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July 14th, 2009
AMES, Iowa — A new lab at Iowa State University that enables quick identification of beneficial compounds in food is available to researchers working on preventing spoilage, improving food quality, controlling foodborne pathogens and enhancing the growth of probiotic bacteria.
The Discovery Lab allows researchers to test various plant, microbial or animal food materials to determine whether they have antimicrobial or prebiotic properties. Antimicrobial compounds can be used to destroy or inhibit the growth of microorganisms, such as those that cause foodborne illnesses. Prebiotic compounds aid in the survival and growth of probiotics in the human gut. Probiotics are live microorganisms that, when consumed in a food product such as yogurt, can be used to combat pathogenic microorganisms and the diseases they cause.
"The Discovery Lab is unique in that it uses cost-effective approaches to rapidly obtain growth measurements of microorganisms using a minimum of equipment and space," said Aubrey Mendonca, professor-in-charge of the Discovery Lab.
The lab is being operated within the university's Center for Crops Utilization Research for on- and off-campus clients.
The lab uses sophisticated instruments to detect and monitor the growth of aerobic or anaerobic microbes under a variety of conditions. The latter microbes live in the absence of oxygen, and include probiotics and ruminant bacteria.
"This is important from a food safety standpoint, because some anaerobic bacteria are responsible for outbreaks of food poisoning," said Bill Colonna, assistant scientist who serves as manager of the Discovery Lab. "It also allows for improved detection methods for organisms like Clostridium perfringens, an anaerobe that is a common cause of foodborne disease."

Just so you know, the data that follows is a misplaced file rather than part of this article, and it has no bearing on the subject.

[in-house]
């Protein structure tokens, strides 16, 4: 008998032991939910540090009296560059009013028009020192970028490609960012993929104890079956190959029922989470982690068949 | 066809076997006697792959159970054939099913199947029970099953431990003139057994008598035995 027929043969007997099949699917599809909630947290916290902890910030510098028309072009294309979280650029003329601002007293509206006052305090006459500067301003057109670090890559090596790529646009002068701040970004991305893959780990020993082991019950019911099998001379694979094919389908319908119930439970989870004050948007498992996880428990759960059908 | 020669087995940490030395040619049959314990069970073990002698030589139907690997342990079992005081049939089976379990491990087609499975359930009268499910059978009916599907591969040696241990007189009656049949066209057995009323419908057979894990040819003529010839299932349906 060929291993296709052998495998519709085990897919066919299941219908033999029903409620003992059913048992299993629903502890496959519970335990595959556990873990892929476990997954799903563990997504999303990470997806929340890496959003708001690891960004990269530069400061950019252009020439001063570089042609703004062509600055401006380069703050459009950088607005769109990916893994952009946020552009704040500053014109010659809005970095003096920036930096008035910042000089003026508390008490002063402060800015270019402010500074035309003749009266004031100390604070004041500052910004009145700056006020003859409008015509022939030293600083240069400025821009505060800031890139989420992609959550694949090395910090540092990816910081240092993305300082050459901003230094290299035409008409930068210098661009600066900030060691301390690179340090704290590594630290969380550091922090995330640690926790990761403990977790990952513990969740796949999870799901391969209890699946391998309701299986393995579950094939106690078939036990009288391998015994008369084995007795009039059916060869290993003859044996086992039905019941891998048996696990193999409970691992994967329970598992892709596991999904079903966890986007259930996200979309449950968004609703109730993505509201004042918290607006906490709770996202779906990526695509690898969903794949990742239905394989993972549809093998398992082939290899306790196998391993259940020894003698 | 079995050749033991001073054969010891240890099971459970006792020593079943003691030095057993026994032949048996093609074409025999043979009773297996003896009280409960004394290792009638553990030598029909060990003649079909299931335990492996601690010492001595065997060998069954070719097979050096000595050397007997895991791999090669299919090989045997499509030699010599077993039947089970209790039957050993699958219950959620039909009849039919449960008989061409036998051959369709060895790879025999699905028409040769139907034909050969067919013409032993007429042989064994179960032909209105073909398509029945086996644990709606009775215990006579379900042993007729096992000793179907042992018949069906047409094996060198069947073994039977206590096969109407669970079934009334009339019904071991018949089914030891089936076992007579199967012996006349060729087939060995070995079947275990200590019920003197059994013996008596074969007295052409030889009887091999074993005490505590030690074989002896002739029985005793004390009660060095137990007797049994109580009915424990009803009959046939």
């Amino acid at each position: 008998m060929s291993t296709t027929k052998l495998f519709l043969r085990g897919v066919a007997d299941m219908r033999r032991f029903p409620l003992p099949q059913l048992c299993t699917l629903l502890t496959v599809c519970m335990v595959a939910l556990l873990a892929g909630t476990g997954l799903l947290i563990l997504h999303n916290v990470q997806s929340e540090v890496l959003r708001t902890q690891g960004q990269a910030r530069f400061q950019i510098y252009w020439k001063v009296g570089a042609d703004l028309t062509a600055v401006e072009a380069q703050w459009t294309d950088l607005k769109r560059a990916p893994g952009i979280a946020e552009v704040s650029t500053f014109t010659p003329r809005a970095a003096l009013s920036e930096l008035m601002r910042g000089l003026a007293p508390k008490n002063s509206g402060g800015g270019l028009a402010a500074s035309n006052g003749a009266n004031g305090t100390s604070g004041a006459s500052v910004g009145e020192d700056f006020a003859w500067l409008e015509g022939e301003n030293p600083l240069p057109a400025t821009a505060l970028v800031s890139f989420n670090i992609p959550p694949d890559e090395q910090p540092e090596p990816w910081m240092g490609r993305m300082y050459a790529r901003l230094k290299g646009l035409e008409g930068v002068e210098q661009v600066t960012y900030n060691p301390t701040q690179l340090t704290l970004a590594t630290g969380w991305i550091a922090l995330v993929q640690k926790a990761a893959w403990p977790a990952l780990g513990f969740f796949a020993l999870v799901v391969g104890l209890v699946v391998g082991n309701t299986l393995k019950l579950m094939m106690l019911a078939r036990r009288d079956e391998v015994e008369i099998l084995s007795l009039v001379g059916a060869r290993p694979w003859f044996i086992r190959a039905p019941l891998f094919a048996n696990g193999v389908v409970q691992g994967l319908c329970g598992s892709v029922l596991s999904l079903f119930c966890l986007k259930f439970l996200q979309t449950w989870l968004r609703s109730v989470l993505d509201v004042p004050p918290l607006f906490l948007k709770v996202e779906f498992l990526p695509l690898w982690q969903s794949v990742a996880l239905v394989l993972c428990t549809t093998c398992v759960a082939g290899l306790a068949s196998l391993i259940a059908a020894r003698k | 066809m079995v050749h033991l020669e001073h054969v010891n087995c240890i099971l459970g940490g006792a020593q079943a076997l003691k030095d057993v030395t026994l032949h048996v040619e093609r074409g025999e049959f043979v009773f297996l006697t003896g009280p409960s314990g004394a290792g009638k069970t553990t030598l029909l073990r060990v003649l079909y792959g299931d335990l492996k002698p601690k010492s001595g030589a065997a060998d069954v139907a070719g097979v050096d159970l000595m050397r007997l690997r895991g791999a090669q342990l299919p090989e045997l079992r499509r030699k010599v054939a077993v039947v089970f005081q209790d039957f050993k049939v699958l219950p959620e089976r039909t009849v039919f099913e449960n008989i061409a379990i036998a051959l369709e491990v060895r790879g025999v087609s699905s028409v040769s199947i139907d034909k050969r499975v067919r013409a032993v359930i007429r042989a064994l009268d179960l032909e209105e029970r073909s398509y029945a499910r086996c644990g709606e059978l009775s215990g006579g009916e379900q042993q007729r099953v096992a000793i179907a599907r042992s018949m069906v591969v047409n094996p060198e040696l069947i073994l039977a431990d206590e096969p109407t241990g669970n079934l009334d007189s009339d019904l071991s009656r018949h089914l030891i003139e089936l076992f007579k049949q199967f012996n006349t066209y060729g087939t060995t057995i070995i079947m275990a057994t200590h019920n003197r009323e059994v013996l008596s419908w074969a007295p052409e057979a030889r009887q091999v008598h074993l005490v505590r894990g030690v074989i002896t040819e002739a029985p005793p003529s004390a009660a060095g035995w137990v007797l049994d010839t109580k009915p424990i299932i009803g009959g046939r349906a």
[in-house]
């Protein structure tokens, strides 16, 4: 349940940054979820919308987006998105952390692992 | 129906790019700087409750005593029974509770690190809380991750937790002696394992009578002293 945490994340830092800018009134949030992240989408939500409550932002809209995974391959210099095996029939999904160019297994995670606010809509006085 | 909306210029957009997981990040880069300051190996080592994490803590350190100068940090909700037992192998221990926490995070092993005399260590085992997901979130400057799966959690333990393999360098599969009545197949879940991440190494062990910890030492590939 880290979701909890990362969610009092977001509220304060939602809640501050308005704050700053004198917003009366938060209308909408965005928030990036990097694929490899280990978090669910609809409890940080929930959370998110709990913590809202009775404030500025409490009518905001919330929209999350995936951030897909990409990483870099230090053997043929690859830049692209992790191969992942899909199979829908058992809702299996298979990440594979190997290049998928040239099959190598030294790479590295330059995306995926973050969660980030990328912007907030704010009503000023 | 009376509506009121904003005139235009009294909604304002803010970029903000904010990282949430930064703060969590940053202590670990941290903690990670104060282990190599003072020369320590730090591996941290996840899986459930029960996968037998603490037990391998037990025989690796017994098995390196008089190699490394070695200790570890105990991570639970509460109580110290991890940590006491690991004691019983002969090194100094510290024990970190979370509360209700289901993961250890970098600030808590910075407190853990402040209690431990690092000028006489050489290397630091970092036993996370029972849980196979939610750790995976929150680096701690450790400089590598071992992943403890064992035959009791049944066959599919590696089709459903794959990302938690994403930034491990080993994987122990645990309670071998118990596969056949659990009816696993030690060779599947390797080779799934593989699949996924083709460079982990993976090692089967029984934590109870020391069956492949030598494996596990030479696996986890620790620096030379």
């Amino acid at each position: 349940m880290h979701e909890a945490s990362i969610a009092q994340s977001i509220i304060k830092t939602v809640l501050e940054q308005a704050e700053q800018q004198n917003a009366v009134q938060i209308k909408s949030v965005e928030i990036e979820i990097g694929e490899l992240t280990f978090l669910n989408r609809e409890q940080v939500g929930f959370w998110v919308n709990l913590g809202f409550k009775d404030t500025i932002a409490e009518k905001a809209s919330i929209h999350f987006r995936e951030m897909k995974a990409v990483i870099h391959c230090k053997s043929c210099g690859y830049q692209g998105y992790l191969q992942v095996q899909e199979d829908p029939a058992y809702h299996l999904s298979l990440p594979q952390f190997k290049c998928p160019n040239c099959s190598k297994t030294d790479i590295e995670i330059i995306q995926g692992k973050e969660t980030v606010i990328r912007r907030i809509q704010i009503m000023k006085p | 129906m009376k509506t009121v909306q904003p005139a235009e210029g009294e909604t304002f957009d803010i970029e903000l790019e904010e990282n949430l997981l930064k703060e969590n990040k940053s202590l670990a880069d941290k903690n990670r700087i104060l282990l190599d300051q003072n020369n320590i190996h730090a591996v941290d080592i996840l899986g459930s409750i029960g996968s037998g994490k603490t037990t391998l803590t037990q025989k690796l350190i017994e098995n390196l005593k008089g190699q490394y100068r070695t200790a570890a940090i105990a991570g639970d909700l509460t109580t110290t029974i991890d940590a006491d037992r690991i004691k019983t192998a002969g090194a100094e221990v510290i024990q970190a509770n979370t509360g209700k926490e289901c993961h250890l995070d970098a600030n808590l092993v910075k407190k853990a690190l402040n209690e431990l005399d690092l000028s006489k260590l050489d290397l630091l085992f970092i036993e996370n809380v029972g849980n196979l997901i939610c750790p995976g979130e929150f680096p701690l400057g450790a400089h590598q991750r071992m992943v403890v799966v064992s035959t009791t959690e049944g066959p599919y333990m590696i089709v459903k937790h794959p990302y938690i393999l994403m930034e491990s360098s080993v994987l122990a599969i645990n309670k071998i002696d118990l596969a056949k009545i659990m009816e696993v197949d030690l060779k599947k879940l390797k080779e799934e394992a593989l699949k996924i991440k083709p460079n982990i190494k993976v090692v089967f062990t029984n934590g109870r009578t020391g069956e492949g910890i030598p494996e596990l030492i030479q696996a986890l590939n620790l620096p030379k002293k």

"The instruments are capable of incubating and evaluating up to 200 different microbial cultures and their growth parameters in a single experiment," said Mendonca. "Data can be generated in a few days compared to several months using conventional techniques." Organisms that can be evaluated include a wide variety of foodborne pathogens and bacteria as well as selected yeasts and molds.
He said food companies could benefit from this lab, especially in instances where suitable natural antimicrobials are needed to meet growing consumer expectations.
More information about the Discovery Lab is available at: http://www.ccur.iastate.edu/facilities/discovery.html.
Aubrey Mendonca, Food Science and Human Nutrition, (515) 294-2950, email@example.com
William Colonna, Center for Crops Utilization Research, (515) 294-0643, firstname.lastname@example.org
Lawrence Johnson, Center for Crops Utilization Research, (515) 294-4365, email@example.com
Ed Adcock, Communications Service, (515) 294-2314, firstname.lastname@example.org